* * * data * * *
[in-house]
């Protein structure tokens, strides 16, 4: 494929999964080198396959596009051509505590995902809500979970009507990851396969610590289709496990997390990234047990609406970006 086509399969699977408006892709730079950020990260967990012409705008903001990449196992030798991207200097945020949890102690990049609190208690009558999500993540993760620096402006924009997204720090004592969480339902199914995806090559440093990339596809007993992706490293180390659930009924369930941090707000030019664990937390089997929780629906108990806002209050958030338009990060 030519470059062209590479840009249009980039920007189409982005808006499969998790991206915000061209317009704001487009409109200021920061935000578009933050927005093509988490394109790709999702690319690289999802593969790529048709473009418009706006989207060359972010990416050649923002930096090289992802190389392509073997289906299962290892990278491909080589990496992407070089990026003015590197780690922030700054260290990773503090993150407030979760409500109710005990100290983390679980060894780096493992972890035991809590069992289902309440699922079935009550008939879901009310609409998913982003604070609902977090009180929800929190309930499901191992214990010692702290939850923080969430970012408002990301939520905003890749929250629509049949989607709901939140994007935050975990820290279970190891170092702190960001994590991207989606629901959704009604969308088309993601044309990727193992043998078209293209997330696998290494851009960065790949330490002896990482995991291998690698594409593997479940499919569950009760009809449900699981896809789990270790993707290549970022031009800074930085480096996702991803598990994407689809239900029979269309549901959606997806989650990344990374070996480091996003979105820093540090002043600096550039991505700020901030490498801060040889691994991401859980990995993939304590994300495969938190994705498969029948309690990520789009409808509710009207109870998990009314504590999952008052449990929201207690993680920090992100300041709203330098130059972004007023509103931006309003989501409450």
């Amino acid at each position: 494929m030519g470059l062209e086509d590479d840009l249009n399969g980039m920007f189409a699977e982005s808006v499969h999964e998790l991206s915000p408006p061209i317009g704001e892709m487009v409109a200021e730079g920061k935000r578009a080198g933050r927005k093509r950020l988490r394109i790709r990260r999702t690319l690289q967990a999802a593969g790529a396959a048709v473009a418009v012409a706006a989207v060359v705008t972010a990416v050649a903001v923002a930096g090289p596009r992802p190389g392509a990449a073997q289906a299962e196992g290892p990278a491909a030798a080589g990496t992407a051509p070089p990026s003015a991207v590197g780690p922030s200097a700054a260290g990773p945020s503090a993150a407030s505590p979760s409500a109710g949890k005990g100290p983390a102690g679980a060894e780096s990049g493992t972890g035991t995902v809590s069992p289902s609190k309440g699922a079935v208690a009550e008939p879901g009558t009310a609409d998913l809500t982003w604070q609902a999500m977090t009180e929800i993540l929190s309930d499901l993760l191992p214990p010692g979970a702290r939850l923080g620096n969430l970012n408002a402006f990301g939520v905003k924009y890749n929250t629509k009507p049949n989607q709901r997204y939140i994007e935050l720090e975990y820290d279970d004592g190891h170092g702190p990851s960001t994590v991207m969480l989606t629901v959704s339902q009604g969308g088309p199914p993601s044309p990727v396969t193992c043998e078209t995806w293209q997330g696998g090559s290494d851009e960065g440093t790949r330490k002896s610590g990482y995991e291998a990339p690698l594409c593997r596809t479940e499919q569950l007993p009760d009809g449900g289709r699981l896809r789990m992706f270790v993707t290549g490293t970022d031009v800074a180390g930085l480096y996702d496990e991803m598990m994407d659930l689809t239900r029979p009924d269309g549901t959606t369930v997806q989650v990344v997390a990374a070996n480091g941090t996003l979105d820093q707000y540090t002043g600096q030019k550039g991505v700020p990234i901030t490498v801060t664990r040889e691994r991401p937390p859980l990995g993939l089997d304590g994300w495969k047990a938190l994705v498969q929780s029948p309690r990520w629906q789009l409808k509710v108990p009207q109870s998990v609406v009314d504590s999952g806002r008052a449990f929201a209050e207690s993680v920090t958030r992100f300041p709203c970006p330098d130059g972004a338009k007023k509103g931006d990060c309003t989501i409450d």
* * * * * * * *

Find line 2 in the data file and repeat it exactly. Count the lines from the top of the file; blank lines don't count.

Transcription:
């Protein structure tokens, strides 16, 4: 494929999964080198396959596009051509505590995902809500979970009507990851396969610590289709496990997390990234047990609406970006 086509399969699977408006892709730079950020990260967990012409705008903001990449196992030798991207200097945020949890102690990049609190208690009558999500993540993760620096402006924009997204720090004592969480339902199914995806090559440093990339596809007993992706490293180390659930009924369930941090707000030019664990937390089997929780629906108990806002209050958030338009990060 030519470059062209590479840009249009980039920007189409982005808006499969998790991206915000061209317009704001487009409109200021920061935000578009933050927005093509988490394109790709999702690319690289999802593969790529048709473009418009706006989207060359972010990416050649923002930096090289992802190389392509073997289906299962290892990278491909080589990496992407070089990026003015590197780690922030700054260290990773503090993150407030979760409500109710005990100290983390679980060894780096493992972890035991809590069992289902309440699922079935009550008939879901009310609409998913982003604070609902977090009180929800929190309930499901191992214990010692702290939850923080969430970012408002990301939520905003890749929250629509049949989607709901939140994007935050975990820290279970190891170092702190960001994590991207989606629901959704009604969308088309993601044309990727193992043998078209293209997330696998290494851009960065790949330490002896990482995991291998690698594409593997479940499919569950009760009809449900699981896809789990270790993707290549970022031009800074930085480096996702991803598990994407689809239900029979269309549901959606997806989650990344990374070996480091996003979105820093540090002043600096550039991505700020901030490498801060040889691994991401859980990995993939304590994300495969938190994705498969029948309690990520789009409808509710009207109870998990009314504590999952008052449990929201207690993680920090992100300041709203330098130059972004007023509103931006309003989501409450």